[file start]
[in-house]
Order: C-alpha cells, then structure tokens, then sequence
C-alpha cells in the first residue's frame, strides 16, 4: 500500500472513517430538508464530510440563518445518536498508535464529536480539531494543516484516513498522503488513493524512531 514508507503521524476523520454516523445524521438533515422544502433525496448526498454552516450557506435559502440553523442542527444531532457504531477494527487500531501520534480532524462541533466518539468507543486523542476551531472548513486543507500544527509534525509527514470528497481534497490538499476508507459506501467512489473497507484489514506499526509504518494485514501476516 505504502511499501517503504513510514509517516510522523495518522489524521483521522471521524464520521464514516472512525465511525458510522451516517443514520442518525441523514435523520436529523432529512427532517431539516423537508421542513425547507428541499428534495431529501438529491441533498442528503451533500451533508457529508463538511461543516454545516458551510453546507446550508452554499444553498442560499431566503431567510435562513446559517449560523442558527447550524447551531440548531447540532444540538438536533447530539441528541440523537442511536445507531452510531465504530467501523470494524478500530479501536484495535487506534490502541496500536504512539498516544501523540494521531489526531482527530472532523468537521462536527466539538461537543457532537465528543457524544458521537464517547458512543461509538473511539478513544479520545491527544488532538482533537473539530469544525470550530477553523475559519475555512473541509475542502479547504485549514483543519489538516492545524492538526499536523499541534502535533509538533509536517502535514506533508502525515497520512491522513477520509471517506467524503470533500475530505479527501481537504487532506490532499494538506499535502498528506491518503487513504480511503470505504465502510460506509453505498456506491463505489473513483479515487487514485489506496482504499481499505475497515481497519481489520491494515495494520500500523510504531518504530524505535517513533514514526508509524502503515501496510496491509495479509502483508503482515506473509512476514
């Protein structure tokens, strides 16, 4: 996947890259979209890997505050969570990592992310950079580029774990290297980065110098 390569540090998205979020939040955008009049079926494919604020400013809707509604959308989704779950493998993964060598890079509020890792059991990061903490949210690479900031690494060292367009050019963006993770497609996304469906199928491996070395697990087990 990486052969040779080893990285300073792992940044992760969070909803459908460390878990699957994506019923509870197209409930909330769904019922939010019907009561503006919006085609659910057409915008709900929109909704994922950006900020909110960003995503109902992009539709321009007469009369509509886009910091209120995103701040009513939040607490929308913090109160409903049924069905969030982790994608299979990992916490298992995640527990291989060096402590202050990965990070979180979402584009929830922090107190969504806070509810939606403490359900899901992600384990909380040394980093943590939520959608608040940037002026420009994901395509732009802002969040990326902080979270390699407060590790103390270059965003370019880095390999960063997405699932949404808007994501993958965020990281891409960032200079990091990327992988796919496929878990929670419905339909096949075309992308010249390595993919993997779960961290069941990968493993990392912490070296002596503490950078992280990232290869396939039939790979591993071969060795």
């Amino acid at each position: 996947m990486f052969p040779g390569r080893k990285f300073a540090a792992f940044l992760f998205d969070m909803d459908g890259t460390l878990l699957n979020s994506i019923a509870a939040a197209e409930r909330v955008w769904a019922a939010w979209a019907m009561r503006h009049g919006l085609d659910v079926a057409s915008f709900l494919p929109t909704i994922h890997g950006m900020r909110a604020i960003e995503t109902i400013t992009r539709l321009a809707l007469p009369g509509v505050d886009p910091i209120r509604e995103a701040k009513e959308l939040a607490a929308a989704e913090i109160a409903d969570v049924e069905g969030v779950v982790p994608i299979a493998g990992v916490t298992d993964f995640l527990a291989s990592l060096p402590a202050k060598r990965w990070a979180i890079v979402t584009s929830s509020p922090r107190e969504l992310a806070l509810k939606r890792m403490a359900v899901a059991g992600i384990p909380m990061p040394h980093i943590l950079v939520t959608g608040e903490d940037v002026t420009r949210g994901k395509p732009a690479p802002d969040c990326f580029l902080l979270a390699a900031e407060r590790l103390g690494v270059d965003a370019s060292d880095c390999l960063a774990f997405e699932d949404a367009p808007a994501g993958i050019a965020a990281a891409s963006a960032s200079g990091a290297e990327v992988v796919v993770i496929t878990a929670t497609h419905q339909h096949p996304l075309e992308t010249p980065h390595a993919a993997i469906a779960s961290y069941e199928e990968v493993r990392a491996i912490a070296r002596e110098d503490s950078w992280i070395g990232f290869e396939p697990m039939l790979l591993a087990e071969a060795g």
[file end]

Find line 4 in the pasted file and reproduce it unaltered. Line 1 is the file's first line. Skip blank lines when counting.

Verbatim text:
């Protein structure tokens, strides 16, 4: 996947890259979209890997505050969570990592992310950079580029774990290297980065110098 390569540090998205979020939040955008009049079926494919604020400013809707509604959308989704779950493998993964060598890079509020890792059991990061903490949210690479900031690494060292367009050019963006993770497609996304469906199928491996070395697990087990 990486052969040779080893990285300073792992940044992760969070909803459908460390878990699957994506019923509870197209409930909330769904019922939010019907009561503006919006085609659910057409915008709900929109909704994922950006900020909110960003995503109902992009539709321009007469009369509509886009910091209120995103701040009513939040607490929308913090109160409903049924069905969030982790994608299979990992916490298992995640527990291989060096402590202050990965990070979180979402584009929830922090107190969504806070509810939606403490359900899901992600384990909380040394980093943590939520959608608040940037002026420009994901395509732009802002969040990326902080979270390699407060590790103390270059965003370019880095390999960063997405699932949404808007994501993958965020990281891409960032200079990091990327992988796919496929878990929670419905339909096949075309992308010249390595993919993997779960961290069941990968493993990392912490070296002596503490950078992280990232290869396939039939790979591993071969060795």